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21st Sunday of Ordinary Time Homily-Fr. Andrew Lee

I have found an interesting joke about how each faith answers Jesus’ question after death. A Buddhist, a Jew, and a Christian all die and get to heaven. Jesus asks each one, “If you could go back, what would you change?” The Buddhist ponders a while and says, “There is so much violence in the world. If I went back, I’d try and stop people from going to war with each other.” The Jew thinks a bit and says, “There is so much poverty in the world. If I went back, I’d try and get people to share more of their wealth with the poor.” The Christian looks at Jesus and quickly replies, “If I went back, I’d change my doctor.”

When it comes to religious faith, salvation has, rightly, always been the big issue. Who is going to be saved, how is it going to happen, and when will Christ return in glory? These questions have captured the imagination of each generation of believers. In today’s Gospel someone also asks Jesus, “Lord, will only a few people be saved?” This issue has drawn people’s attention throughout history. Who is going to be accepted in God’s Kingdom and who is not? In other words, who is going to be inside and who is going to be outside?

Today’s Gospel pictures Jesus in a discussion about who is on the inside and who will stand outside weeping and grinding their teeth. “The master of the house has arisen and locked the door, then will you stand outside knocking and saying, ‘Lord, open the door for us.’ He will say to you in reply, ‘I do not know where you are from.’” The Master draws the line between the insiders and the outsiders. This parable tells us that the insiders are chosen and saved, and the outsiders are left without the eternal union with God.

There is the same issue hidden behind the beautiful prophecy that the prophet Isaiah sings in today’s first reading. The Third Isaiah, which is today’s first reading, was written when the Israelites were in the Babylonian Exile (BC 586-516). The Israelites were captured for about 70 years in a foreign land. They were looking forward to going home and settling in. After the destruction of Babylon, a Persian King, Cyrus’ decree freed them from slavery and allowed them to return to their land. But there was a conflict between the home comers who were once captives and the ones who were remnants in the Promised Land. As the captives came home, they were treated as outsiders. The remnants regarded themselves as insiders. And the salvation issue came out. Who was going to be the authentic and pure descendants of Israel for salvation?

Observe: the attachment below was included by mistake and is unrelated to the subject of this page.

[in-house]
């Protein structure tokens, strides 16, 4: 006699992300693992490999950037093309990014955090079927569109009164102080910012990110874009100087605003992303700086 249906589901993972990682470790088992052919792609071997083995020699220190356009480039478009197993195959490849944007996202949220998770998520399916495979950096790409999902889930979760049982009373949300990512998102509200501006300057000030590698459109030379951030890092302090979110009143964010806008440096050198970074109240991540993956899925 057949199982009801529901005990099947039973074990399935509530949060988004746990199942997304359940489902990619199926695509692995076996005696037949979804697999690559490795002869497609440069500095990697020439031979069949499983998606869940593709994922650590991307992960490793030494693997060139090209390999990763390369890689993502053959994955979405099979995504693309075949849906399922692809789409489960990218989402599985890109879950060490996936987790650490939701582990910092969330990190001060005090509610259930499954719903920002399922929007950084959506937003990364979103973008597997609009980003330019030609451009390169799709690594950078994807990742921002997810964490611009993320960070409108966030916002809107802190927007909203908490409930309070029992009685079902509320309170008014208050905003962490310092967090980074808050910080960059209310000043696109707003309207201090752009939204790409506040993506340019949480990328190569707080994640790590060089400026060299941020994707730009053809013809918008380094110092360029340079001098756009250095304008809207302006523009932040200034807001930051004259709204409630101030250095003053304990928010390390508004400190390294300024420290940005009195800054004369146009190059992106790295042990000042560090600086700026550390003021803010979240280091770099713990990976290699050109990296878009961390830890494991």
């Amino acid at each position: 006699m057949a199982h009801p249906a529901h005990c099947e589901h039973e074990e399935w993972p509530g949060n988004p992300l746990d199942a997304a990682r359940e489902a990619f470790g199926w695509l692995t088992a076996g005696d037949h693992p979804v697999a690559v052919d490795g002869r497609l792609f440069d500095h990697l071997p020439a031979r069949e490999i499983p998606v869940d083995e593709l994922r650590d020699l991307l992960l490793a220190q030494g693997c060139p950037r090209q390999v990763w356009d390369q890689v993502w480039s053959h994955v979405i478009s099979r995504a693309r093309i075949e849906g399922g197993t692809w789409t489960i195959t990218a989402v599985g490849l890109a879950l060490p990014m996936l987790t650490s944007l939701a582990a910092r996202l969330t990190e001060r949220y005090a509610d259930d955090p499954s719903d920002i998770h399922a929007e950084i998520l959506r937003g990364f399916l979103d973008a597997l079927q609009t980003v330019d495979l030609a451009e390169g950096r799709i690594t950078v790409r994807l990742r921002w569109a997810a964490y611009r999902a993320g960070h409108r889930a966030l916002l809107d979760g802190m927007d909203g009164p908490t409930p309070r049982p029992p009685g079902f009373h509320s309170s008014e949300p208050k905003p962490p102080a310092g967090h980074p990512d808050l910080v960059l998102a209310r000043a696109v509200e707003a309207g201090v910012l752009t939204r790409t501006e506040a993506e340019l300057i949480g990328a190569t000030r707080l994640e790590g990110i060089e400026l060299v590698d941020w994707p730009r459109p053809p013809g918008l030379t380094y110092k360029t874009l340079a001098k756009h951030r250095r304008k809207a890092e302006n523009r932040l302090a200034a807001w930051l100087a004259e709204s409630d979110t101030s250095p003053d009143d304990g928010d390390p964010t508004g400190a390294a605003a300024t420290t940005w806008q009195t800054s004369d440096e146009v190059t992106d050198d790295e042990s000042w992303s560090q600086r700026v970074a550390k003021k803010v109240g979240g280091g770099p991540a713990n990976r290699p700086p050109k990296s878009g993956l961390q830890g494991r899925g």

But the prophet Isaiah brings great news to all the Israelites singing the great joy of the deliverance whether they are insiders or outsiders. As long as they gather on God’s mountain, they are delivered. But the prophet reveals more. The good news spreads further. The prophet is prophesying not only the return of the Israelites but also the gathering of all nations. “I come to gather nations of every language; they shall come and see my glory. They shall bring all your brothers and sisters from all the nations as an offering to the Lord.” He is breaking the boundary and border between outsides and insiders. He is broadening the line beyond the nations. This is basically the Good News. The prophet’s inclusive and all embracing message is echoing Jesus’ declaration in today’s Gospel. “People will come from the east and the west and from the north and the south and will recline at table in the kingdom of God.” People who are once outsiders will join God’s table as insiders, and enjoy the heavenly banquet. This is also the Good News to everyone.